As pay discrimination gets increasing attention, many state and local government officials are continuing to take legislative action to prevent unfair salary discrepancies from pervading the workforce.

According to HR Dive, States that have enacted some form of salary question ban for private employers as of the writing of this article include:

 

  • California
  • Colorado (starting 2021)
  • Connecticut
  • Delaware
  • Hawaii
  • Maine (starting September 2019)
  • Massachusetts
  • Missouri (starting October 2019 for employers employing six or more people)
  • Ohio (starting March 2020, with some limitations)
  • Oregon
  • Puerto Rico
  • Vermont
  • Washington

In many more states, local and county governments have also enacted salary question bans including: New York’s Albany County, Suffolk County (starting June 30, 2019), and Westchester County as well as New York City, and Philadelphia (pending a legal challenge).

Conversely, Michigan and Wisconsin have gone the other way, issuing state-wide laws that “Local governments may not prohibit employers from soliciting the salary history of prospective employees.” Employers in any of these regions should study local and state laws to ensure compliance.

It should come as no surprise that these restrictions have caused some unique challenges for hiring managers, forcing them to revisit their current practices. If you’re like many hiring managers, you may have inquired with candidates about their previous salaries during the interviewing process. However, due to a heightened focus on reducing the incidence of pay discrimination, employers must take more initiative to develop their own set of guidelines and criteria when establishing proposed wages.

 

As you adjust your company’s interview questions accordingly, here are a few important steps your hiring team can take on the quest to establishing fair and competitive salary ranges:

                       

Conduct a thorough analysis of each job.

Rather than simply assign a generic salary to a job, it’s critical to do a thorough review of the position and its specific responsibilities. Just because a job at your company may share the same title as one at a different organization doesn’t mean the job is comparable in any way, shape or form. As you assess the position, take note of the job’s responsibilities, time commitment and required credentials. These factors will be an important piece of the puzzle as you formulate a salary.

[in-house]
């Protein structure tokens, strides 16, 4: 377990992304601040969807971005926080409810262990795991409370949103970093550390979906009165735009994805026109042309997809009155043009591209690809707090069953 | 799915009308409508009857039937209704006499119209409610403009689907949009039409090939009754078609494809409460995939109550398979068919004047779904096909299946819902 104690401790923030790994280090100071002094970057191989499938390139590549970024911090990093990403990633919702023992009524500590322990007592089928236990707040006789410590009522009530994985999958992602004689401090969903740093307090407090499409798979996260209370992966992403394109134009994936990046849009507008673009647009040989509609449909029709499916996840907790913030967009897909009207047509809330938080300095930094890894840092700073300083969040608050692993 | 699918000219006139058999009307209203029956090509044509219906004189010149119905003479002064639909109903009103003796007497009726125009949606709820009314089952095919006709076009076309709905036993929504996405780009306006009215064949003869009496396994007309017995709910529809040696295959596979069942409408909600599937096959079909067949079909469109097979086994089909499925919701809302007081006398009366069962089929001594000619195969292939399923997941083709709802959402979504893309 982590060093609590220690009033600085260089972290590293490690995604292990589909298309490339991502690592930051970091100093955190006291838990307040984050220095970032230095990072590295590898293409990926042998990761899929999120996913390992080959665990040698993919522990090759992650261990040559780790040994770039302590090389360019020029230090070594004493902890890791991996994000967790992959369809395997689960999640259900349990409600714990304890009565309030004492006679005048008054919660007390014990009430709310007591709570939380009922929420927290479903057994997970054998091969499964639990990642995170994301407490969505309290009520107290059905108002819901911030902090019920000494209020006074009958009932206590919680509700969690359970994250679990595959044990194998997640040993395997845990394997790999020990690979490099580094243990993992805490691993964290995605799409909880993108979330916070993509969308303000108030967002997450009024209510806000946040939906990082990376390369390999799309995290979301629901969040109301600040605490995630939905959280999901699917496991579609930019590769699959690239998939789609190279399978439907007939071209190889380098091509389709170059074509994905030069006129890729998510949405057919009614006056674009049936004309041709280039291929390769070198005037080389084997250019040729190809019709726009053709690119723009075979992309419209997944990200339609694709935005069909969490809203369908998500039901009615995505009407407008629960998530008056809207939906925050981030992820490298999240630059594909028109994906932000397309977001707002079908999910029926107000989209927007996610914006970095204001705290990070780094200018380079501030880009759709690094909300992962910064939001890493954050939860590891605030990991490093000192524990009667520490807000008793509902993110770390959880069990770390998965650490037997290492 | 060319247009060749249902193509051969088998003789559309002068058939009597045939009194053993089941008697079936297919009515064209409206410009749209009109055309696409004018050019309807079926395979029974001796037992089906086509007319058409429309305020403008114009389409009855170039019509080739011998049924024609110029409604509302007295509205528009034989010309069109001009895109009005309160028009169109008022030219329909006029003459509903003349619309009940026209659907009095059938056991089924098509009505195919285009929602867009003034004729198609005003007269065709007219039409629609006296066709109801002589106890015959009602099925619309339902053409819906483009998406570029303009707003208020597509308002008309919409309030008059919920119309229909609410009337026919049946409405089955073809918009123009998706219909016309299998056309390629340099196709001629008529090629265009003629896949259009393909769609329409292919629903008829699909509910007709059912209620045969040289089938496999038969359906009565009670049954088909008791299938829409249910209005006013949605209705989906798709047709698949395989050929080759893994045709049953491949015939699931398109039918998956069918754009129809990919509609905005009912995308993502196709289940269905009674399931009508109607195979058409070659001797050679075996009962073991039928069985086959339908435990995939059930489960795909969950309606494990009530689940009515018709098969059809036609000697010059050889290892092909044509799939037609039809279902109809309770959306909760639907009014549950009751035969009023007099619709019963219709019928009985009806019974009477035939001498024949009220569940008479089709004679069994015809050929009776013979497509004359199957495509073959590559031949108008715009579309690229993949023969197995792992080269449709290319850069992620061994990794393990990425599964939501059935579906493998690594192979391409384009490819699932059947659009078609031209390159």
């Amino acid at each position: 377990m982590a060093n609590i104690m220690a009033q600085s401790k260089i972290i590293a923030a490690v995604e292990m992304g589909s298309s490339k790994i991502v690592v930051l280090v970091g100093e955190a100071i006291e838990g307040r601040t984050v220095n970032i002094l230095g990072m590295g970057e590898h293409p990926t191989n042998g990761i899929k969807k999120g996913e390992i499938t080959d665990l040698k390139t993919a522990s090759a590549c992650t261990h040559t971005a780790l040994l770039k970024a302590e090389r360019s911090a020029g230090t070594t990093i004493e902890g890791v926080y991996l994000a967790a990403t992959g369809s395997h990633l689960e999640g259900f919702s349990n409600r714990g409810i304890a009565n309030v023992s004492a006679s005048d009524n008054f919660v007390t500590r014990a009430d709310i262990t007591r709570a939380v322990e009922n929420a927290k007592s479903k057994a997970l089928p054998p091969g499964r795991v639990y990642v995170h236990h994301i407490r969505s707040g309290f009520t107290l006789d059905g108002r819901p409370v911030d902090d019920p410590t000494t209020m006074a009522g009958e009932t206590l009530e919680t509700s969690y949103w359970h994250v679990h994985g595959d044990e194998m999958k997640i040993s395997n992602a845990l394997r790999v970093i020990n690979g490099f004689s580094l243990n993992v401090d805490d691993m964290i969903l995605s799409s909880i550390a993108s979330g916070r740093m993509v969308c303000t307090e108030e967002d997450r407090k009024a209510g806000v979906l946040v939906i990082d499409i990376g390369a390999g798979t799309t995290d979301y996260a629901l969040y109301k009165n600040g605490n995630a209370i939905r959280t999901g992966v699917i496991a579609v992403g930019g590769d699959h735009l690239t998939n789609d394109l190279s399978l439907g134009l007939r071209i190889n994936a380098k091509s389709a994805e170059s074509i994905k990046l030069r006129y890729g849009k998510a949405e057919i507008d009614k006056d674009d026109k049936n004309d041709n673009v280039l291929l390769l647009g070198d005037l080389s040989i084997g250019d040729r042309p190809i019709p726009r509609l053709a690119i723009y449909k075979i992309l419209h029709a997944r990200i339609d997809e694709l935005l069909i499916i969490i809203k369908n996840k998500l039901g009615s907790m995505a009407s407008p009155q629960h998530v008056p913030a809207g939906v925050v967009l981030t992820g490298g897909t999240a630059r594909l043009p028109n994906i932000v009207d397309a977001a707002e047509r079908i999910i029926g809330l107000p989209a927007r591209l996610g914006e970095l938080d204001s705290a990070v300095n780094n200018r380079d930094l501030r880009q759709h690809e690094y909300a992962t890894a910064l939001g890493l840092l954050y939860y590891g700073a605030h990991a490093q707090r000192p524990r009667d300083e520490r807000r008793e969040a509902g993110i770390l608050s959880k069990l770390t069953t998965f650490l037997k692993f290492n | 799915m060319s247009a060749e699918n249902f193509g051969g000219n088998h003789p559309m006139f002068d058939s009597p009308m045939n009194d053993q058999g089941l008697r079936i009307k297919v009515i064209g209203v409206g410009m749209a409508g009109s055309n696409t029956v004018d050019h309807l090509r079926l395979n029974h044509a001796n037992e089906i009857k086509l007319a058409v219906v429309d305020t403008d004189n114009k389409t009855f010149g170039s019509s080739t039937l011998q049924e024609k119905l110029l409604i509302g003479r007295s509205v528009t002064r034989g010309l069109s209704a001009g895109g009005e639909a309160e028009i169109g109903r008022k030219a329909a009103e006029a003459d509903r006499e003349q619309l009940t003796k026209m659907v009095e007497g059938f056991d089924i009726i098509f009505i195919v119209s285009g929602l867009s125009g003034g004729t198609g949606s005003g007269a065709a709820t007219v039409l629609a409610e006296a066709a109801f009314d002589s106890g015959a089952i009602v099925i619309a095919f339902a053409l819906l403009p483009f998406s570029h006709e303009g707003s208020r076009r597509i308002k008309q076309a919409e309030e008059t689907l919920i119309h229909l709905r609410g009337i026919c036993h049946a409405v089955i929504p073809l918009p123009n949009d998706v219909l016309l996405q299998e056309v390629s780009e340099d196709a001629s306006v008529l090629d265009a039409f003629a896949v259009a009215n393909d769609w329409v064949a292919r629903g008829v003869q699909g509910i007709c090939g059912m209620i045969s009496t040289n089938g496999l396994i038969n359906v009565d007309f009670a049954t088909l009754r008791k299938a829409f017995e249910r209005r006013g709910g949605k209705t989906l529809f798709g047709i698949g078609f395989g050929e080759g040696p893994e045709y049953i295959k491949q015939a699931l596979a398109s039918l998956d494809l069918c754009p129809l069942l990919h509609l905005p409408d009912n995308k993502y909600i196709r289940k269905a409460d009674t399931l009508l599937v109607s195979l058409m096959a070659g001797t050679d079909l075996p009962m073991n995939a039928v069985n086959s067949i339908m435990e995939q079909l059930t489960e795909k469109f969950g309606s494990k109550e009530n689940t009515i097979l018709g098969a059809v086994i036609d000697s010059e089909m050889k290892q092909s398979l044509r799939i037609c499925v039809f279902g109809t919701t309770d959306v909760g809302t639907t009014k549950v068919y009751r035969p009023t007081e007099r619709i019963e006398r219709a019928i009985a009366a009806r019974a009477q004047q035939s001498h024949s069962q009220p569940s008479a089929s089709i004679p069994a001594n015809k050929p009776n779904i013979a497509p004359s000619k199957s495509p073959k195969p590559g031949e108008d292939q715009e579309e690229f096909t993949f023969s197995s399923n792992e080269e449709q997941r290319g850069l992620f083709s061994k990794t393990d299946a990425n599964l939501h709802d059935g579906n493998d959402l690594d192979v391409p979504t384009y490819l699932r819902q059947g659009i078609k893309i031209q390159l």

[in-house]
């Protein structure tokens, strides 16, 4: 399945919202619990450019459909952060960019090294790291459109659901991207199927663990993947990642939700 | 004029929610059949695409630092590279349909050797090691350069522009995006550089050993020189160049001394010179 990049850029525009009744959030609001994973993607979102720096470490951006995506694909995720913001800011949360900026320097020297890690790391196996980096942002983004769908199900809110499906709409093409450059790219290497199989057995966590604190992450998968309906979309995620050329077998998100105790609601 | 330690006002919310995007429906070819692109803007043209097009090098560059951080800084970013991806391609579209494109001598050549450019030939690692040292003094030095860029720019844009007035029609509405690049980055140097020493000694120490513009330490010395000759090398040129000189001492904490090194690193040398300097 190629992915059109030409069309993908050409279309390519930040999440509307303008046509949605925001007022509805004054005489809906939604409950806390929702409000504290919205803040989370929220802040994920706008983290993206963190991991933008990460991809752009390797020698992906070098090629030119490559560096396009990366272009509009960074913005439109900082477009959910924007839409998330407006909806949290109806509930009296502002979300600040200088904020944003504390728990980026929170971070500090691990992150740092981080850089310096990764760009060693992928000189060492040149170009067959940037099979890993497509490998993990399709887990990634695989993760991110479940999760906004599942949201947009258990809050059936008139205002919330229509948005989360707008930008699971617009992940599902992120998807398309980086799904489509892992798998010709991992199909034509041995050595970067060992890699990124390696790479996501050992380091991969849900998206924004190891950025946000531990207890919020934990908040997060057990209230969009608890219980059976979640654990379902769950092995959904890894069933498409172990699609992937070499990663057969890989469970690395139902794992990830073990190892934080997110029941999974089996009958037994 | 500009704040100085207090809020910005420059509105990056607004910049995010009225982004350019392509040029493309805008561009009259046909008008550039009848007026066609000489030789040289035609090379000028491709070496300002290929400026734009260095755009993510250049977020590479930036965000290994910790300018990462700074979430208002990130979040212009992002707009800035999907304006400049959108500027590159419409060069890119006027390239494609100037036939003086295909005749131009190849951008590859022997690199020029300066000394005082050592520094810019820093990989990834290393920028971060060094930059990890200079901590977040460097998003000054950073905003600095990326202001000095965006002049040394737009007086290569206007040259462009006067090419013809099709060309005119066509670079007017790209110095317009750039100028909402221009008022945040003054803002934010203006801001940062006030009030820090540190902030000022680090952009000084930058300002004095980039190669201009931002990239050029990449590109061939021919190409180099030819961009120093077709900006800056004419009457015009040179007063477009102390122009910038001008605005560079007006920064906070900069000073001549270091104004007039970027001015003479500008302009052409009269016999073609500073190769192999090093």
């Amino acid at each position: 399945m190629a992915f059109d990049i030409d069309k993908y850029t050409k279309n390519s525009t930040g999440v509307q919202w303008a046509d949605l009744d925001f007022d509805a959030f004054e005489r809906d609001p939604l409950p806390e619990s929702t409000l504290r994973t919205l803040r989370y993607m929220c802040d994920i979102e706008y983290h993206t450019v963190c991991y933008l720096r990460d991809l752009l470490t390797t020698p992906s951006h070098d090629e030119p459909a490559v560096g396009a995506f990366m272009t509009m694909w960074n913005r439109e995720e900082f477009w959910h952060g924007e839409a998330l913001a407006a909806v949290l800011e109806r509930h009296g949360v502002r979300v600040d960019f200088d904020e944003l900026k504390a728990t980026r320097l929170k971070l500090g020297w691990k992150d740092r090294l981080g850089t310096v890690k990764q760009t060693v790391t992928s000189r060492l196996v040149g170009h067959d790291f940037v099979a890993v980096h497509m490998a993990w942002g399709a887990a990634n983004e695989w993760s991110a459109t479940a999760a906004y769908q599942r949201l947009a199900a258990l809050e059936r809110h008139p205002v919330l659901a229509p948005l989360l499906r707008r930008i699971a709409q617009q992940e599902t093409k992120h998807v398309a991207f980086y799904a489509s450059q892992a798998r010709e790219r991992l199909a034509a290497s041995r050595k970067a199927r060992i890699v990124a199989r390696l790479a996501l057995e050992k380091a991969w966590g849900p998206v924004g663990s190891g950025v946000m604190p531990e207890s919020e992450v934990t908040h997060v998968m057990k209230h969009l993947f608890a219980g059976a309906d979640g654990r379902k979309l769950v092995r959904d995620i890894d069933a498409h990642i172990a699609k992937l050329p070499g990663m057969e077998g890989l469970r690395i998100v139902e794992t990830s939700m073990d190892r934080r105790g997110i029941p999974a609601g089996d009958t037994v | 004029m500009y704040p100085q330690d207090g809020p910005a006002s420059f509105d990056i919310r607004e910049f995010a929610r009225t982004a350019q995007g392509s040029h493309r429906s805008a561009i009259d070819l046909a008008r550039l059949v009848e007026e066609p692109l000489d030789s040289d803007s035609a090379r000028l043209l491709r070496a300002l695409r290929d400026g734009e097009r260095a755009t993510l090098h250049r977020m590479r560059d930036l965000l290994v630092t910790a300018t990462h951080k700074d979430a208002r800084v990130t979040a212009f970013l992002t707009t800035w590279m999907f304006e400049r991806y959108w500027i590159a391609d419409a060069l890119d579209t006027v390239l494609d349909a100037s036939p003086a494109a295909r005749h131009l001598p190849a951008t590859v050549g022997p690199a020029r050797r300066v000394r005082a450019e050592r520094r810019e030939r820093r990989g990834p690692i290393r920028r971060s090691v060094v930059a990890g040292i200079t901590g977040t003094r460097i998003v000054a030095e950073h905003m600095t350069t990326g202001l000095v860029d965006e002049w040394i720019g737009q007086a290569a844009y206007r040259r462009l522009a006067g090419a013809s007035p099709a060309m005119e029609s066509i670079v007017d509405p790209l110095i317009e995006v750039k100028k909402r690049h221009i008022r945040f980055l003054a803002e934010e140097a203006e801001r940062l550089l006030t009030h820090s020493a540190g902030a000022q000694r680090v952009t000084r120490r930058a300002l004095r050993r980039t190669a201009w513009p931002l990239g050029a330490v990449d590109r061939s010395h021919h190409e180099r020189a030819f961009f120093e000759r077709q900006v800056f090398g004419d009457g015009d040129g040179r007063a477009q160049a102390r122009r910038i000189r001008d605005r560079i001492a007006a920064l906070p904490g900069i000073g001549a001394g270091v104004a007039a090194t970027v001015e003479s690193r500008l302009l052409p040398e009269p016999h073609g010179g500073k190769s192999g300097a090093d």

Perform market research.  

Market research should always be a core component of how a salary is determined. While there’s no “magic number,” there are research findings that reflect salary information specific to food and beverage professionals. Using current data from trusted resources will provide you with a range of salary benchmarks associated with the job type and industry. In addition to the U.S. Bureau Labor of Statistics, consider checking out checking out Kinsa Group’s Salary Guide and sites like Glassdoor and Indeed to gather the national and regional salaries offered at similar companies. Keep in mind that the types of positions should be comparable in terms of functions and responsibilities, as this can vary by organization.

Promote non-monetary benefits to candidates.

There will inevitably be candidates who counter your offer and try to negotiate. If a candidate seems disgruntled, don’t forget to fully educate them about your company’s non-monetary benefits which could include flexible scheduling, a corporate wellness program and childcare support. In many cases, these benefits can be just as valuable – if not more valuable – in the eyes of employees. As stress levels among the workforce continue to rise, younger and older professionals alike will appreciate a work environment that affords them a better work-life balance.

 

Need more insight into food and beverage compensation?

Check out Kinsa Group’s 2019 Food and Beverage Salary Guide to learn more!

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